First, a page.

Rather than simply throwing large amounts of on-site generation (eg photovoltaic panels) at the problem, HP's approach is to apply some smarts to balance supply and demand, for example by running non-realtime workloads during daylight hours to take advantage of solar power.
The process starts with a prediction module that forecasts workload demand and the cost and availability of resources, including power. That feeds into a planning module that optimises the workloads according to operational and strategic goals.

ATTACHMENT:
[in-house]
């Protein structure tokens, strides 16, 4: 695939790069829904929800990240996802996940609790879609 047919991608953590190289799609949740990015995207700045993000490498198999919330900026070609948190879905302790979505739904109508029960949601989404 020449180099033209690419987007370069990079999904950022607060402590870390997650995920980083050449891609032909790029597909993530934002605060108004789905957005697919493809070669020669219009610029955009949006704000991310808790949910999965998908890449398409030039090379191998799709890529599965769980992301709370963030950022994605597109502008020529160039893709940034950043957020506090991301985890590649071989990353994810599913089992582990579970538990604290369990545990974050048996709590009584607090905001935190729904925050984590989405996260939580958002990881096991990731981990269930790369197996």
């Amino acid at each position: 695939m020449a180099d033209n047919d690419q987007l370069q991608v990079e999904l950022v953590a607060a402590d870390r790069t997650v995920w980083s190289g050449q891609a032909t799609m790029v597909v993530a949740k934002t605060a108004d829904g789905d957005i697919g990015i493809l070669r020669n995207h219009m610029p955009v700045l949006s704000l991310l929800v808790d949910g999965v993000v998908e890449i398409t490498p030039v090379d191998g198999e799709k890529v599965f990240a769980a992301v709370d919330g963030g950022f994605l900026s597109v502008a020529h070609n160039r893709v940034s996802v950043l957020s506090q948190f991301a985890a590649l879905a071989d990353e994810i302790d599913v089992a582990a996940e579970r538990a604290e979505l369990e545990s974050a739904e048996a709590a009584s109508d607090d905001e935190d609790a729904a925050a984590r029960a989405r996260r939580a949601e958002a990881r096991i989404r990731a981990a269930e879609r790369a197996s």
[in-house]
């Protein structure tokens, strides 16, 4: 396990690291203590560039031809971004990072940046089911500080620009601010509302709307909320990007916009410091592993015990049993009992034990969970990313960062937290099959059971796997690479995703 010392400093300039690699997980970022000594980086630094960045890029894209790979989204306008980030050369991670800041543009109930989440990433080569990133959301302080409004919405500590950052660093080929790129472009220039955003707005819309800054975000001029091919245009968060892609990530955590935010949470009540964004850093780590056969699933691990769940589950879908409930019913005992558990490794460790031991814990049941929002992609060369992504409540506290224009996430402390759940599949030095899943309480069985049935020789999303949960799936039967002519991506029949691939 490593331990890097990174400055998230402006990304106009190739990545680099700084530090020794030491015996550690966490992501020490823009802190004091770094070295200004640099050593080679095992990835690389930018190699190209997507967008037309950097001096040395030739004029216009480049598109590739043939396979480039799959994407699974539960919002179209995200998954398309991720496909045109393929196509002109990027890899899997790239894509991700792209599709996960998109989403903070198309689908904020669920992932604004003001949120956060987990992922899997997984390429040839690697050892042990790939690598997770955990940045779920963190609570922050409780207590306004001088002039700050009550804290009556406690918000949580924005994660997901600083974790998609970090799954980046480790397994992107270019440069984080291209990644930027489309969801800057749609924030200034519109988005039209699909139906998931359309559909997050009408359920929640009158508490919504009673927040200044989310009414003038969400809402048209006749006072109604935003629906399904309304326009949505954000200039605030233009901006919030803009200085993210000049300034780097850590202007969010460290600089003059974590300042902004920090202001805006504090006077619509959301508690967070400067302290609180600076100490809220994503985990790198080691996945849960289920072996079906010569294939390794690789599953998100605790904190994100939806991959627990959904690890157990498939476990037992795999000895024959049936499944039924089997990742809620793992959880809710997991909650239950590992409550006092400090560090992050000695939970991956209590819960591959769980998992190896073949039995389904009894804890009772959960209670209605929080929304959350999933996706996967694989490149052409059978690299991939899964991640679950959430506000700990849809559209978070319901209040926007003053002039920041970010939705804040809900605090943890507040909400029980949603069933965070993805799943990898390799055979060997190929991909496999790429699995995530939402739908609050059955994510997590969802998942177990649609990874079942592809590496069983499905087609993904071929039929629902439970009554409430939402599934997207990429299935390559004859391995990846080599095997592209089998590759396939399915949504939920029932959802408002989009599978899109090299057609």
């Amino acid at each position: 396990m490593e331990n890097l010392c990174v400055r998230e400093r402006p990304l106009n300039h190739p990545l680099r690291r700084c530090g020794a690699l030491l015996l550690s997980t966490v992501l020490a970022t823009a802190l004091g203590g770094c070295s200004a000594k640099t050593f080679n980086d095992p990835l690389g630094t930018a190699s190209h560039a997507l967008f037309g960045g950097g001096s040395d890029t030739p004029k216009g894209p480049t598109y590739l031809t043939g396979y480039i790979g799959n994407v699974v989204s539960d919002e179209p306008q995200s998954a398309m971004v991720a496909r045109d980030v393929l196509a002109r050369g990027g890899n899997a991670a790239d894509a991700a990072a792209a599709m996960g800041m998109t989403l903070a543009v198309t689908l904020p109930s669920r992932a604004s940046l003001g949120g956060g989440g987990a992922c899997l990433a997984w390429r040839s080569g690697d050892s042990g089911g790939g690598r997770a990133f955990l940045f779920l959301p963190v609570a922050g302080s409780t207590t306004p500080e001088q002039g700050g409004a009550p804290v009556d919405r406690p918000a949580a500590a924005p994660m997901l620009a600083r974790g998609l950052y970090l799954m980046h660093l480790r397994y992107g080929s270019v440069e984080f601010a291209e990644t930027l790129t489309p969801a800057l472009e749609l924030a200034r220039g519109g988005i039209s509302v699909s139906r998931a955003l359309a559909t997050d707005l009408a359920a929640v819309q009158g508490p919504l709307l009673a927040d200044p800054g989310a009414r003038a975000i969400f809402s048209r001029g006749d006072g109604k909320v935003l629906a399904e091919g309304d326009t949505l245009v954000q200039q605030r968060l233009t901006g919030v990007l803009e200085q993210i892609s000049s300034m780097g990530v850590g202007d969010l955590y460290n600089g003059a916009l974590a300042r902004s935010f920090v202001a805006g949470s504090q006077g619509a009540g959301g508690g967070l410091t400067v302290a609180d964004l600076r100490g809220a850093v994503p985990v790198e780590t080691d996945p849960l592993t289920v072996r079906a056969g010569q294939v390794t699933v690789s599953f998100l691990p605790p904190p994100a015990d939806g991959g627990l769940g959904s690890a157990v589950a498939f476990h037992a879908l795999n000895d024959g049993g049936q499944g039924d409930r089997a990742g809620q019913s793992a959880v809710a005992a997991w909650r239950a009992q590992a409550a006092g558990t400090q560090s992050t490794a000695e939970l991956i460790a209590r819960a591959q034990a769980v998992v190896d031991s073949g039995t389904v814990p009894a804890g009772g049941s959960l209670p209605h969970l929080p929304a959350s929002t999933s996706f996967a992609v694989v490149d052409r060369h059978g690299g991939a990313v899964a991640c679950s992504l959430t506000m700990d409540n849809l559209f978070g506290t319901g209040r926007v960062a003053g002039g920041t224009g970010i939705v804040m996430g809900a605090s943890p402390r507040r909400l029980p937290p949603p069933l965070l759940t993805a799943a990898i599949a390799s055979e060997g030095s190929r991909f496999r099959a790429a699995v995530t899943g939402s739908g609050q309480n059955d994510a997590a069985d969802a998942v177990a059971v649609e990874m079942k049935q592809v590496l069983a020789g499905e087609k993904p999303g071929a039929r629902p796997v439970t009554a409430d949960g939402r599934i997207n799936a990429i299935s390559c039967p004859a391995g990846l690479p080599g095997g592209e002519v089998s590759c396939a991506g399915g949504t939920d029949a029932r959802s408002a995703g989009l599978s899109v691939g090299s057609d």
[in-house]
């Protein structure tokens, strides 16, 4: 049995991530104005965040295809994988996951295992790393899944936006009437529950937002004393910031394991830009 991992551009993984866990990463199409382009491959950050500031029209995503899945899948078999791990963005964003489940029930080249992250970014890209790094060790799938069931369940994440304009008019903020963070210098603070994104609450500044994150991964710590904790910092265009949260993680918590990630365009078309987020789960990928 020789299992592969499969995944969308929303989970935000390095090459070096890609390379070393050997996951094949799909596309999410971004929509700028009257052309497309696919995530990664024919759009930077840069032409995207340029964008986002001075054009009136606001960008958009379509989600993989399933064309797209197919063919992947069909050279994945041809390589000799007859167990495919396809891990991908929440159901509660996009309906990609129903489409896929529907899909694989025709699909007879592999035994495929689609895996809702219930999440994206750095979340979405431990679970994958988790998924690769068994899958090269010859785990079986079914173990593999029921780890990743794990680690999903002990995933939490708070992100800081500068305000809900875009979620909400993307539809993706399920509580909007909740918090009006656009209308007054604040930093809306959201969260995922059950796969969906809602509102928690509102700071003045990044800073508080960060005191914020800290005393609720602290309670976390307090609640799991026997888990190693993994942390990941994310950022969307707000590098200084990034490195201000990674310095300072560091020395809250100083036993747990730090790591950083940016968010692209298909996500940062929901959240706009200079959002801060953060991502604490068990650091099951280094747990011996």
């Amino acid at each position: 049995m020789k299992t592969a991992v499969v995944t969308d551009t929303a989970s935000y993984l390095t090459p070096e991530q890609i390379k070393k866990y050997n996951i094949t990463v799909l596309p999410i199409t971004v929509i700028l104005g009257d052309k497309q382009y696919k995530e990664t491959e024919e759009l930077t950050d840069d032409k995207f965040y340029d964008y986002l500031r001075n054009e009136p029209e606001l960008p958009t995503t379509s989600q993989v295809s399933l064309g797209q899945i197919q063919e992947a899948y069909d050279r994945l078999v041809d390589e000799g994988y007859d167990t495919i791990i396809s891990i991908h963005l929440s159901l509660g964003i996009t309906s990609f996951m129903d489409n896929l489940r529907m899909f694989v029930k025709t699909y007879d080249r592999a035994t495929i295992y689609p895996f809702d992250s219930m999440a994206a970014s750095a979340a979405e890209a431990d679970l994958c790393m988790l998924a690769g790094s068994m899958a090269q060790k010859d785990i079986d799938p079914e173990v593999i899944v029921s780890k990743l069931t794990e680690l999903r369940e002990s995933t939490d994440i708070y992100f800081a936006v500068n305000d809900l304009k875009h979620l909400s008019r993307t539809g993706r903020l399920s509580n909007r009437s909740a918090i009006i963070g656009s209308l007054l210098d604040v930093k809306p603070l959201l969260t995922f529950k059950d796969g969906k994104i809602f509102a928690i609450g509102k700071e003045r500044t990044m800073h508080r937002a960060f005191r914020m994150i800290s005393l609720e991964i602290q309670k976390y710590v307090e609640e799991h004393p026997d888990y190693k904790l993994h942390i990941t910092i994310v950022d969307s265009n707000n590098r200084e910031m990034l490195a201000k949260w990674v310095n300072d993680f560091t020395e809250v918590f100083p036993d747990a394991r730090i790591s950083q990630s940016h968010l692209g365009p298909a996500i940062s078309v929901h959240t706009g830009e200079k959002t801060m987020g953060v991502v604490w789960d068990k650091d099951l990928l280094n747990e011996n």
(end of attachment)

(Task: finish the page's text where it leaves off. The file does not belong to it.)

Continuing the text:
The execution module carries out that plan, managing workloads and energy consumption in real time, while the verification and reporting module identifies and remediates differences between the plan and its execution.
The test bed for these ideas was the sustainable data centre at HP Labs in Palo Alto. The company plans to put the architecture into a production setting at its Fort Collins (Colorado) research facility, with further development as part of its Moonshot (energy-efficient computing) project.